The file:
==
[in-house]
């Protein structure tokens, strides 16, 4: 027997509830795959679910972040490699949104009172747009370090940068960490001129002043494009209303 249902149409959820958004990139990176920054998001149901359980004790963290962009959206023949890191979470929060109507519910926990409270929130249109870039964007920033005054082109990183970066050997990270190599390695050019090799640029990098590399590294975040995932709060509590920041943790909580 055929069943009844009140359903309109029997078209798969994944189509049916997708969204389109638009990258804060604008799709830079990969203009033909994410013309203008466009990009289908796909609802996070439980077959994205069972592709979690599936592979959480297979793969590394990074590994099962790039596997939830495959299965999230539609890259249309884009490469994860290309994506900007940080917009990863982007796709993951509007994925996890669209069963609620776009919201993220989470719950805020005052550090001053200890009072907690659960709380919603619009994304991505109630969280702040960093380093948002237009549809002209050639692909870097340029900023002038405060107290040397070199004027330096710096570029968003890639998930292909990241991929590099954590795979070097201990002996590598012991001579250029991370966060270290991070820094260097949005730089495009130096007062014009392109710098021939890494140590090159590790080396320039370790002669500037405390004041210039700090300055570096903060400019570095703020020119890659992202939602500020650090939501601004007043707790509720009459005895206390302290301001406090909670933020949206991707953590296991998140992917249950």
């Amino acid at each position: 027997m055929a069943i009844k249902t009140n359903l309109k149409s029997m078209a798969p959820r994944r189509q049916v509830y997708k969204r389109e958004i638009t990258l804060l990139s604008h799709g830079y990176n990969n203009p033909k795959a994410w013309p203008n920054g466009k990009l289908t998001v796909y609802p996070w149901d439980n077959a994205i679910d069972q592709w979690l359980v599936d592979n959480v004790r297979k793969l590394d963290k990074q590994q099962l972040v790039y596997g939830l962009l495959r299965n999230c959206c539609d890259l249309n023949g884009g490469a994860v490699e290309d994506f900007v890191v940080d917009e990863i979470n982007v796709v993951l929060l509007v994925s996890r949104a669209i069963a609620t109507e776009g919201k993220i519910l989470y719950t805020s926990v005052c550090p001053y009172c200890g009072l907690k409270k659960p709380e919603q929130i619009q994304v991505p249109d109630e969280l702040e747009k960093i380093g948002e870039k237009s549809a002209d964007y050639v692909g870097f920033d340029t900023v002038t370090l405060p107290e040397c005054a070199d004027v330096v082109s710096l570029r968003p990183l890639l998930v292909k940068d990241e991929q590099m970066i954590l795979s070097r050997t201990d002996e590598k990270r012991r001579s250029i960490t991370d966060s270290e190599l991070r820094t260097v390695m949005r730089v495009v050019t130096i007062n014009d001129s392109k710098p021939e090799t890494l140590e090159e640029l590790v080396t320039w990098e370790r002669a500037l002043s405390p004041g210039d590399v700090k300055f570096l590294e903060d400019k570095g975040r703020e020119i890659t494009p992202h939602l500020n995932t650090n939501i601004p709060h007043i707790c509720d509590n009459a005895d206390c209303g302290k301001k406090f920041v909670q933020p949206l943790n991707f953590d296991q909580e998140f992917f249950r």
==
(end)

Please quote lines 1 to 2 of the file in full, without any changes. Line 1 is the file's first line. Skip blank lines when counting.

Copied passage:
[in-house]
């Protein structure tokens, strides 16, 4: 027997509830795959679910972040490699949104009172747009370090940068960490001129002043494009209303 249902149409959820958004990139990176920054998001149901359980004790963290962009959206023949890191979470929060109507519910926990409270929130249109870039964007920033005054082109990183970066050997990270190599390695050019090799640029990098590399590294975040995932709060509590920041943790909580 055929069943009844009140359903309109029997078209798969994944189509049916997708969204389109638009990258804060604008799709830079990969203009033909994410013309203008466009990009289908796909609802996070439980077959994205069972592709979690599936592979959480297979793969590394990074590994099962790039596997939830495959299965999230539609890259249309884009490469994860290309994506900007940080917009990863982007796709993951509007994925996890669209069963609620776009919201993220989470719950805020005052550090001053200890009072907690659960709380919603619009994304991505109630969280702040960093380093948002237009549809002209050639692909870097340029900023002038405060107290040397070199004027330096710096570029968003890639998930292909990241991929590099954590795979070097201990002996590598012991001579250029991370966060270290991070820094260097949005730089495009130096007062014009392109710098021939890494140590090159590790080396320039370790002669500037405390004041210039700090300055570096903060400019570095703020020119890659992202939602500020650090939501601004007043707790509720009459005895206390302290301001406090909670933020949206991707953590296991998140992917249950």